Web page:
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Using StarChartPlanetographic Coordinates

9.4 Using RadialStarChart

RadialStarChart shows a radial region of the sky. There are several ways to call this function.

First, if you supply an object name, such as a constellation, star, or planet, you will see a radial region centered on that object's position. This is the standard way to use the function. Examples are RadialStarChart[Andromeda], RadialStarChart[Sirius], and RadialStarChart[Mars].

A second way to call the function is to supply equator coordinates; you will then see a radial region centered on the position specified by the coordinates. An example is RadialStarChart[{Ascension -> 6*Hour, Declination -> 30*Degree}].

Third, you can supply horizon coordinates; again the function produces a radial region centered on this position. Typically, you need to supply the date as well, since horizon coordinates depend on your location and time of day. An example would be RadialStarChart[{Azimuth -> 270*Degree, Altitude -> 30*Degree}, {1993,11,17,3,20,0}].

When you use the option setting Horizon -> True, the radial star chart aligns so that the local vertical is pointing upward, and the horizon line is horizontal. The local compass direction appears at the bottom of the chart. For example, ENE means east-northeast. Use the option ViewVertical to rotate the chart so that any other point or object is at the top of the graphic. The setting ViewVertical -> Zenith is similar in effect to Horizon -> True.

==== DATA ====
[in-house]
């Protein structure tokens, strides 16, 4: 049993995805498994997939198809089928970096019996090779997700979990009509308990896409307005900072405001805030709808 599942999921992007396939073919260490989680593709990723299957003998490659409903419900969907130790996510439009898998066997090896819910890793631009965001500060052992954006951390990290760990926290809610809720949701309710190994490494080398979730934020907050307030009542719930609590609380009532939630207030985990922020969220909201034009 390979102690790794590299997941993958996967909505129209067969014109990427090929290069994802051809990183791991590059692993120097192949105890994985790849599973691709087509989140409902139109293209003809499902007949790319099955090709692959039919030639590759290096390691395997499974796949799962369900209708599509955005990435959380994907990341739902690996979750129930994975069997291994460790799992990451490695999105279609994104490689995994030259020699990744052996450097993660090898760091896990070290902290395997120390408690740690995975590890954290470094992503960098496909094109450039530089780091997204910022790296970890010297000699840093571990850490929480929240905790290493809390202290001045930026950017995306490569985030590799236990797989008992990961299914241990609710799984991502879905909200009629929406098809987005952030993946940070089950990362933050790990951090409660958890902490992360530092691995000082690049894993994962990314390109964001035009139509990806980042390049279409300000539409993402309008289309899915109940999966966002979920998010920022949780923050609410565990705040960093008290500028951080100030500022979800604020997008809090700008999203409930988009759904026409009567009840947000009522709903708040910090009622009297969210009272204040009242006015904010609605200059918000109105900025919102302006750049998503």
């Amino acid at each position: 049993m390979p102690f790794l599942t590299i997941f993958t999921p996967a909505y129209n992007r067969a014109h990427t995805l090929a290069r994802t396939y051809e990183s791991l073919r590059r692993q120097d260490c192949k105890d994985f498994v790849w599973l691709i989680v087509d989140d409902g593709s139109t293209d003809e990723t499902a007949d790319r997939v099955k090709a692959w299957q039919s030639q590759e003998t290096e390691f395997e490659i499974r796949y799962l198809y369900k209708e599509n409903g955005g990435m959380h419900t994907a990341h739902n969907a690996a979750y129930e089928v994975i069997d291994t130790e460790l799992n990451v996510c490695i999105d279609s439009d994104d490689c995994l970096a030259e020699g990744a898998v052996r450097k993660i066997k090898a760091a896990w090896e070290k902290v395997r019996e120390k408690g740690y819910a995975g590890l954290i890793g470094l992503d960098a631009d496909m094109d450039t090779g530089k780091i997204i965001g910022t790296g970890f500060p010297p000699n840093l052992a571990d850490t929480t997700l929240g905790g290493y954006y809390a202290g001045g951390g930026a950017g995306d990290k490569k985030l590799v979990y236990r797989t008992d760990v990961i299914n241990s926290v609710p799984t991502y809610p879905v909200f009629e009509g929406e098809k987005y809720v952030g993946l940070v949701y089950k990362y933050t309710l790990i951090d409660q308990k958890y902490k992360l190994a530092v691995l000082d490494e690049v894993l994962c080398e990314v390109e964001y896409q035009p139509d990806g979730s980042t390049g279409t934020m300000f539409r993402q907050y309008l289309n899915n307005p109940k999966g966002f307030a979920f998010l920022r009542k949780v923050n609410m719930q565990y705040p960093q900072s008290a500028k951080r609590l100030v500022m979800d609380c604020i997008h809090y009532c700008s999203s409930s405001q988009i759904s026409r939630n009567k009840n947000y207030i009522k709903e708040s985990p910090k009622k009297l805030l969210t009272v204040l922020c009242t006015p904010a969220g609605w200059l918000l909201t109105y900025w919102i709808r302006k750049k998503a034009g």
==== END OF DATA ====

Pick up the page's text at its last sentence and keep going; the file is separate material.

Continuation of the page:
Use the option setting Mesh -> True to superimpose an equator coordinates mesh. The mesh has 1 hour spacing in the right ascension direction and 15 degree spacing in the declination direction. The option also places crosses at the north and south celestial poles. For various reasons, this option can make the final graphic slow to compute.

Use the option Text->False to prevent labels being printed around the chart. This option applies to RadialStarChart, CompassStarChart, ZenithStarChart, and Planisphere.

See the previous section on using ordinary star charts for other options and details.

To determine the equator coordinates of a point in the output from RadialStarChart, simply select the graphic, hold down CommandKey and click on the point. Then copy and paste the pair of numbers into EquatorCoordinates to return the equator coordinates of the point you clicked. This feature works with all star charts.

The default options to RadialStarChart are the same as Options[StarChart].

Using StarChartPlanetographic Coordinates



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